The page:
Female circumcision is often performed by a midwife, usually an elderly woman specially trained for this task, a traditional healer, or birth attendant. Occasionally, a barber or physician may perform the surgery (Abusharaf, 2001). In countries where circumcision is common, where up to 9O0X) of women are circumcised, secret women's societies such as the Sande or Bondo (Gibeau, 1998) promote and perform the ceremonial excision. …

The rest of this article is only available to active members of Questia

Already a member? Log in now.

Notes for this article

Add a new note
If you are trying to select text to create highlights or citations, remember that you must now click or tap on the first word, and then click or tap on the last word.
One moment ...
Default project is now your active project.
Project items
Notes
Cite this article

Cited article

Style
Citations are available only to our active members.
Buy instant access to cite pages or passages in MLA 8, MLA 7, APA and Chicago citation styles.

(Einhorn, 1992, p. 25)

(Einhorn 25)

(Einhorn 25)

1. Lois J. Einhorn, Abraham Lincoln, the Orator: Penetrating the Lincoln Legend (Westport, CT: Greenwood Press, 1992), 25, http://www.questia.com/read/27419298.

Note: primary sources have slightly different requirements for citation. Please see these guidelines for more information.

Cited article

Female Genital Circumcision: Medical and Cultural Considerations
Settings

Settings

Typeface
Text size Smaller Larger Reset View mode
Search within

Search within this article

Look up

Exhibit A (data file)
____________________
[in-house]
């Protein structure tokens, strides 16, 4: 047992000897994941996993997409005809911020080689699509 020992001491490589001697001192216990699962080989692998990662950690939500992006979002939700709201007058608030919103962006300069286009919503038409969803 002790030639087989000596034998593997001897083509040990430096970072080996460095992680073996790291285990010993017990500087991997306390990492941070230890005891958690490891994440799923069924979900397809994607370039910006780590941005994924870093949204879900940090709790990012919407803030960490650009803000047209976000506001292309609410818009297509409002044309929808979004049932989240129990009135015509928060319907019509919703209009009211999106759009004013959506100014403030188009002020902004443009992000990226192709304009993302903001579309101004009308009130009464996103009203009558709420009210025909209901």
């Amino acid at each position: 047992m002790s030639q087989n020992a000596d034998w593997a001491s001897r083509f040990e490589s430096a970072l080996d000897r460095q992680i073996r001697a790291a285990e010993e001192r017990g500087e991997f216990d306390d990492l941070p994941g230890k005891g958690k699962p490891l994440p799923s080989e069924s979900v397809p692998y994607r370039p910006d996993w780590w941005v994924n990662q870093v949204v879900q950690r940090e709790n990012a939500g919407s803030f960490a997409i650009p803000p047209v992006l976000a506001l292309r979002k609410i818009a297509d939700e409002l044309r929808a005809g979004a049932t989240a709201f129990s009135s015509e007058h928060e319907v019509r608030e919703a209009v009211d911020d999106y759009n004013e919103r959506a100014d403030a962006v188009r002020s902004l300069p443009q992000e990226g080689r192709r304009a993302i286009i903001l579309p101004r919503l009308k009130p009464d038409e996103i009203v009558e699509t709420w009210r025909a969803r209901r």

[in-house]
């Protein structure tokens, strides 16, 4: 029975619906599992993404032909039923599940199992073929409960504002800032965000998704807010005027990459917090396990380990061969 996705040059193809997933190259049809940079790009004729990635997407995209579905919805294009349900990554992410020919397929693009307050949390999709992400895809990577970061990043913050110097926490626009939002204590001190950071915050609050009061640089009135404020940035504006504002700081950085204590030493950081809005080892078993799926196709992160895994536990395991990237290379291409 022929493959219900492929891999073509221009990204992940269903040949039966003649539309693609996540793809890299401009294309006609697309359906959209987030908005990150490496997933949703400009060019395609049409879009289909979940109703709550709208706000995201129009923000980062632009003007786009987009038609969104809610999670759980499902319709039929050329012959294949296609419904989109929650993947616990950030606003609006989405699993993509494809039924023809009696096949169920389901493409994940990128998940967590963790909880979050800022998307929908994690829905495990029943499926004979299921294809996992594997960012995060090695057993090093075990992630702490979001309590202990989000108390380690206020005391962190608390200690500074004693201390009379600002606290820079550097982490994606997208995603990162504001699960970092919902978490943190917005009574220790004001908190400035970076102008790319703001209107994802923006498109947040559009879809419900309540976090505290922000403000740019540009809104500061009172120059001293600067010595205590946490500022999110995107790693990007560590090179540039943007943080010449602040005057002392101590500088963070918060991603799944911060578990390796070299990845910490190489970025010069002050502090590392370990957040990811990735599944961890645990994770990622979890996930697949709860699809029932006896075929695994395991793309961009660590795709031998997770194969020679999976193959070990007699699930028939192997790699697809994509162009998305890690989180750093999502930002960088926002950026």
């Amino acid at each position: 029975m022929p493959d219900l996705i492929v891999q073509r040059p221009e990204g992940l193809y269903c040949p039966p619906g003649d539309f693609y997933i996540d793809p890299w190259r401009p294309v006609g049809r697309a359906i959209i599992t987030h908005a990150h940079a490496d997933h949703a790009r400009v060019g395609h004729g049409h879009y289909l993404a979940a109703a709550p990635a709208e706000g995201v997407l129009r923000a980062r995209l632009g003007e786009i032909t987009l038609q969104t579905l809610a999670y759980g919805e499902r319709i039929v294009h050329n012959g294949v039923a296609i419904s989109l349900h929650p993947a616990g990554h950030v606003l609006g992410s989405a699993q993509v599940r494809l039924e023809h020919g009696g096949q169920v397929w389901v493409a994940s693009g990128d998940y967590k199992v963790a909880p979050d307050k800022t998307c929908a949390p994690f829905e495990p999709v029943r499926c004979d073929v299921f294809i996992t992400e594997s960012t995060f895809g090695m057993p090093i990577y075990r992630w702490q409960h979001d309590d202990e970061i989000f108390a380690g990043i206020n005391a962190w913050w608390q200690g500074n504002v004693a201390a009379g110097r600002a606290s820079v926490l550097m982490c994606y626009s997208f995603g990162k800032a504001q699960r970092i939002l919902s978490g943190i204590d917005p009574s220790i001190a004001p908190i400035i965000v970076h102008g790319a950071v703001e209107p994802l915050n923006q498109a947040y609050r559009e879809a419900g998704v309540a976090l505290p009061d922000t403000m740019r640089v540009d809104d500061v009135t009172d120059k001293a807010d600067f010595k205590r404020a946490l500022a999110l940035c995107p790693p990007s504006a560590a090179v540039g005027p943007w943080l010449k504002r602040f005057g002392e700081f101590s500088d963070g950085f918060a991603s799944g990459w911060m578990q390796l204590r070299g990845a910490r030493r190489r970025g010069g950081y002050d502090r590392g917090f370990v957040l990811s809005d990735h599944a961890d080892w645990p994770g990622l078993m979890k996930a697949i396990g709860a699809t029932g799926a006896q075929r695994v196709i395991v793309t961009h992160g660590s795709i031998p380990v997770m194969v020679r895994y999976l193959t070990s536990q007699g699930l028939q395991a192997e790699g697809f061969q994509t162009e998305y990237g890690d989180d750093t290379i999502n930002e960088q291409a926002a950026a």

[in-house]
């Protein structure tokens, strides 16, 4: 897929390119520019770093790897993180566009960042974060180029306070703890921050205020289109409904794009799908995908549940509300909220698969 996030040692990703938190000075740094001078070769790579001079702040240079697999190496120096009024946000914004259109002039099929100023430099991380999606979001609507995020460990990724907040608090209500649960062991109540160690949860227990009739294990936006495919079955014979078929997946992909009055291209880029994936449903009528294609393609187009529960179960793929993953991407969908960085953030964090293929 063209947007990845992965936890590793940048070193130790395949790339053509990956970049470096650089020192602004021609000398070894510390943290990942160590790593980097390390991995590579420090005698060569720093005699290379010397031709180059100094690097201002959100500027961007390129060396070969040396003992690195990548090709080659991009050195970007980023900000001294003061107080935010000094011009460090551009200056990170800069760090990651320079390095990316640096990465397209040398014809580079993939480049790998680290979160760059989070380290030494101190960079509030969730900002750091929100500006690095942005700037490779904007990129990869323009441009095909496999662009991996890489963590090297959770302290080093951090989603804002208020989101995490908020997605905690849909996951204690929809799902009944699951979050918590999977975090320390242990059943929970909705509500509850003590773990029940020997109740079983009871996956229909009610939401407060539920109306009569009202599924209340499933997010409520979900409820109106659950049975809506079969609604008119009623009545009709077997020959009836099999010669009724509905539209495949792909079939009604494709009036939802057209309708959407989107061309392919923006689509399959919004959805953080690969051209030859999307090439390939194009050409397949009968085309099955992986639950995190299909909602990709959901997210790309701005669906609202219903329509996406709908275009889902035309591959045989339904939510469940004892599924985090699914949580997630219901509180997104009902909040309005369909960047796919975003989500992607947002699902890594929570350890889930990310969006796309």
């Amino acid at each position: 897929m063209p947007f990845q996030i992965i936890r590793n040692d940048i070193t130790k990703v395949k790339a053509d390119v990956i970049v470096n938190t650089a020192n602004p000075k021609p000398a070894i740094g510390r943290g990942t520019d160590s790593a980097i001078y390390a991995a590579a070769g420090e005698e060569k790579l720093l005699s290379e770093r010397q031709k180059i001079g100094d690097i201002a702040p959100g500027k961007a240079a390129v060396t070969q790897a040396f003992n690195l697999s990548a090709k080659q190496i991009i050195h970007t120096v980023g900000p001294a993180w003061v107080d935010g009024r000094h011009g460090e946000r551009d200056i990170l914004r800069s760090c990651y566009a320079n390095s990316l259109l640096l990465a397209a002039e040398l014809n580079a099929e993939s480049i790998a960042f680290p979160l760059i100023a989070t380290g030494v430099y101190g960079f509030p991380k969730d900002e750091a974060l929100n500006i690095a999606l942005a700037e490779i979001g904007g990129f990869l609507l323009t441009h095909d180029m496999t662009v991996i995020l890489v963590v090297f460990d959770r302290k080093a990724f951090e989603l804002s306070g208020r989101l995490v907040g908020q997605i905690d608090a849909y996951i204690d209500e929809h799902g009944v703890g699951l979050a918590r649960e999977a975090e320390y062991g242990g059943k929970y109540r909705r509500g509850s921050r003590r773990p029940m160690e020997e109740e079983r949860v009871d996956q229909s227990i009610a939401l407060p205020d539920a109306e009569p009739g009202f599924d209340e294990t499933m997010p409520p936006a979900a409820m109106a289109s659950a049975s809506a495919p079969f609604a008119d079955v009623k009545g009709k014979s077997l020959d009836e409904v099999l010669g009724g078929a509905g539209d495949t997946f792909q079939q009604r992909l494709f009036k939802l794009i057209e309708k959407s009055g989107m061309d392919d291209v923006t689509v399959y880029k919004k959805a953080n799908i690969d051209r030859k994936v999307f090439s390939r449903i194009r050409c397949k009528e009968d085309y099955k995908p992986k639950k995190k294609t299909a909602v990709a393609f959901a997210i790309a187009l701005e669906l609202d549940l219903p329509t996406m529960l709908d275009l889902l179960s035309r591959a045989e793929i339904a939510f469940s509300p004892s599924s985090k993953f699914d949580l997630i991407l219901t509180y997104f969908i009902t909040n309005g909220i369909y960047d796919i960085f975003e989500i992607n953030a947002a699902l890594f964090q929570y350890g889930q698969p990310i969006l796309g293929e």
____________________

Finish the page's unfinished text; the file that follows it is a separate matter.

Look up a word

  • Dictionary
  • Thesaurus
Please submit a word or phrase above.
Print this page

Print this page

Why can't I print more than one page at a time?

Help
Full screen
Items saved from this article
  • Highlights & Notes
  • Citations
Some of your highlights are legacy items.

Highlights saved before July 30, 2012 will not be displayed on their respective source pages.

You can easily re-create the highlights by opening the book page or article, selecting the text, and clicking “Highlight.”

matching results for page

    Questia reader help

    How to highlight and cite specific passages

    1. Click or tap the first word you want to select.
    2. Click or tap the last word you want to select, and you’ll see everything in between get selected.
    3. You’ll then get a menu of options like creating a highlight or a citation from that passage of text.

    OK, got it!

    Cited passage

    Style
    Citations are available only to our active members.
    Buy instant access to cite pages or passages in MLA 8, MLA 7, APA and Chicago citation styles.

    "Portraying himself as an honest, ordinary person helped Lincoln identify with his audiences." (Einhorn, 1992, p. 25).

    "Portraying himself as an honest, ordinary person helped Lincoln identify with his audiences." (Einhorn 25)

    "Portraying himself as an honest, ordinary person helped Lincoln identify with his audiences." (Einhorn 25)

    "Portraying himself as an honest, ordinary person helped Lincoln identify with his audiences."1

    1. Lois J. Einhorn, Abraham Lincoln, the Orator: Penetrating the Lincoln Legend (Westport, CT: Greenwood Press, 1992), 25, http://www.questia.com/read/27419298.

    Cited passage

    Thanks for trying Questia!

    Please continue trying out our research tools, but please note, full functionality is available only to our active members.

    Your work will be lost once you leave this Web page.

    Buy instant access to save your work.

    Already a member? Log in now.

    Search by... Author
    Show... All Results Primary Sources Peer-reviewed

    Oops!

    An unknown error has occurred. Please click the button below to reload the page. If the problem persists, please try again in a little while.